England fans are known across the globe as the number one hooligans who are capable of disrupting the peace in any football venue and destroying assets in cities where England or English teams are playing.
Qatar will be no exception it seems but the UK is deploying police officers in the sheikhdom for the World Cup.
They will act as “cultural interpreters” between fans and local law enforcement, says the latest reports on the UK’s approach to the World Cup.
But the British police will not be there to tell the fans how to behave, says an official.
Considering that English hooligans vandalized everything on their way as they walked in big crowds towards Wembley stadium as they were ticketless for the Euro 2020 final, we can assume they will not be in such large numbers in Qatar to vent their anger over pricey tickets and hotel stays.
But for those who will be in Qatar, it is probably the restrictions and the tough Qatari police force that may dampen the acts of hooliganism during the World Cup.
What worries the UK police in Qatar is that fans may inadvertently cause offence, thus the presence of the officers on the ground is to caution against “unfortunate misunderstandings” that could stem from fans drinking alcohol, taking shirts off, waving flags, gathering in large numbers and other stereotypes that come with football fan culture.
When England was bidding for the World Cup 2018, some countries rushed to campaign against the risks of hooliganism that could disrupt the organisation of the competition in the UK.
They showcased the animosity of the hooligans towards a certain race and country and the fear that they could target the tourists and fans of other national formations, creating chaos and endangering lives.
The campaign bit deep into England’s chances to win the bid to host the World Cup. It was frustrations all over the UK but the ‘enemies’ of hooliganism won.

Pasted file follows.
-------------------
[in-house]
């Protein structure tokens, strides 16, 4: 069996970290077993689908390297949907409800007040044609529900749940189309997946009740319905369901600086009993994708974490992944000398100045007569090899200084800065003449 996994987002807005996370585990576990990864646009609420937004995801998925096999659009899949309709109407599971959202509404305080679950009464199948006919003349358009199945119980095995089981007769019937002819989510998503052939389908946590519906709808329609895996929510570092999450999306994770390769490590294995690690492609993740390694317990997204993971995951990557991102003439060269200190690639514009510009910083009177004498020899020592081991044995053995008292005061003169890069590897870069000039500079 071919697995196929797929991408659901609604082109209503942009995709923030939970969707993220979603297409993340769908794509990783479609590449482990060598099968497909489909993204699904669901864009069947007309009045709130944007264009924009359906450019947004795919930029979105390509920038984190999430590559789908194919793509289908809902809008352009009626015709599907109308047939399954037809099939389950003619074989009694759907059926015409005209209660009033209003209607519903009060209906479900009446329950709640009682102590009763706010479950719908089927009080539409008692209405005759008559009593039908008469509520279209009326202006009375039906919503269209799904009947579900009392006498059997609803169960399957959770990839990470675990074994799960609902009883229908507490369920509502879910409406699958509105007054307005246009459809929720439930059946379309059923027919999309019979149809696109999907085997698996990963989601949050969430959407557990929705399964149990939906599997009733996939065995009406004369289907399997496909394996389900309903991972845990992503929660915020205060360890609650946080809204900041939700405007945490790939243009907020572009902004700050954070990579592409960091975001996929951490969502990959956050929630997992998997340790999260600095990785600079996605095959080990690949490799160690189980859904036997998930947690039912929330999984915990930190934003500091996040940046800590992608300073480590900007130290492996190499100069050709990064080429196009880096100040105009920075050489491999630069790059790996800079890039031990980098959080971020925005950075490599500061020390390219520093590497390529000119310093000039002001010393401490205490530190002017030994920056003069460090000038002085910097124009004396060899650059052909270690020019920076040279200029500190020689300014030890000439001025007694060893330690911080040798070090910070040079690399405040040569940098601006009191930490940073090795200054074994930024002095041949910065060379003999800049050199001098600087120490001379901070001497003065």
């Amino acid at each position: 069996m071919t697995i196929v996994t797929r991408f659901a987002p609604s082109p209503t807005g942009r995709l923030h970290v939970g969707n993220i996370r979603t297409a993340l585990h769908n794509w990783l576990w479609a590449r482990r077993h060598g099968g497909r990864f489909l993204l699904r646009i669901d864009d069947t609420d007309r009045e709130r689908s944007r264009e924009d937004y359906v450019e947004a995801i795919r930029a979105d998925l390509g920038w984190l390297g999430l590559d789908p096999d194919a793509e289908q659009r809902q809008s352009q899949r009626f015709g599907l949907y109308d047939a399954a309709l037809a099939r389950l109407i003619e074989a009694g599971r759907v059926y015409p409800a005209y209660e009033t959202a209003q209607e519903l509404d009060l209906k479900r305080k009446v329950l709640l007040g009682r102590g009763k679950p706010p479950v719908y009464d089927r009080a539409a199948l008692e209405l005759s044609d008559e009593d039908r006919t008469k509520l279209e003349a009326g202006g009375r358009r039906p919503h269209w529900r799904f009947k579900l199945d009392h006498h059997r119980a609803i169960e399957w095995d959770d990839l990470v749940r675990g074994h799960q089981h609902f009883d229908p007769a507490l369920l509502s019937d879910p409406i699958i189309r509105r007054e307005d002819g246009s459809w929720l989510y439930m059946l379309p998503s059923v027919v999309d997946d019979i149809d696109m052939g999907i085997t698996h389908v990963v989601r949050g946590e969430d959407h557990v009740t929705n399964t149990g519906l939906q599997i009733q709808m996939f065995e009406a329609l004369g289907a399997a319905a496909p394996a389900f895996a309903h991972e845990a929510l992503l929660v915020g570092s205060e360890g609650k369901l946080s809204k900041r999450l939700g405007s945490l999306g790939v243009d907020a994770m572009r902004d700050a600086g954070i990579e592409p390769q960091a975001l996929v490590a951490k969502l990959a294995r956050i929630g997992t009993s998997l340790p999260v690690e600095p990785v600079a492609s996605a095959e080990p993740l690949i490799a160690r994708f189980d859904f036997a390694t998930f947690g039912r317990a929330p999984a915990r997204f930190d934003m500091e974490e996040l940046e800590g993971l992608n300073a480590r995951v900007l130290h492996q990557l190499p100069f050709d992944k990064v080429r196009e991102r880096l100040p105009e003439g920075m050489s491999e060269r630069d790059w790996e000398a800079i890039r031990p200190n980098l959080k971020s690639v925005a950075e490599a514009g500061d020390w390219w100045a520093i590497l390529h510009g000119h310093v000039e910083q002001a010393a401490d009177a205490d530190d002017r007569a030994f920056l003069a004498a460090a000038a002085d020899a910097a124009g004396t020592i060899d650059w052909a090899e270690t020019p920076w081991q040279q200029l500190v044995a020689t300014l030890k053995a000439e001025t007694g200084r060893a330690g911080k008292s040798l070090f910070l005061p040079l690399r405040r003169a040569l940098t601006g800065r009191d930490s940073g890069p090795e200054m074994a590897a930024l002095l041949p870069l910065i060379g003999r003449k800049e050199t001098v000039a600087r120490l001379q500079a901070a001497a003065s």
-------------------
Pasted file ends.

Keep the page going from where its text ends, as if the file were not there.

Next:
This time around the UK seems prepared to face the English fans on the ground in Qatar to prevent any shameful incidents from occurring.
The UK police delegation includes a team of 15 engagement officers, who will act as a “buffer” between supporters and Qatari law enforcement, says a UK paper.
“We’re really keen that the British officers who go are a buffer and cultural interpreter so that we can have the first conversation with our fans before anyone else is deployed,” the official says.
“Their primary focus is to liaise with the supporters and the police forces just to say ‘look we’re not saying you’re wrong, but it’s causing offence so you might want to moderate your behaviour before anyone else has to intervene.”
The good news perhaps for Qatar, is that the England fans are around 3,000 to 4,000 England fans and they are expected to travel to Qatar for the group stages, with numbers set to increase should Gareth Southgate’s side reach the knockout stages.
An estimated 2,000 to 3,000 Wales fans are also expected to fly out to the tournament, which concludes on 18 December.
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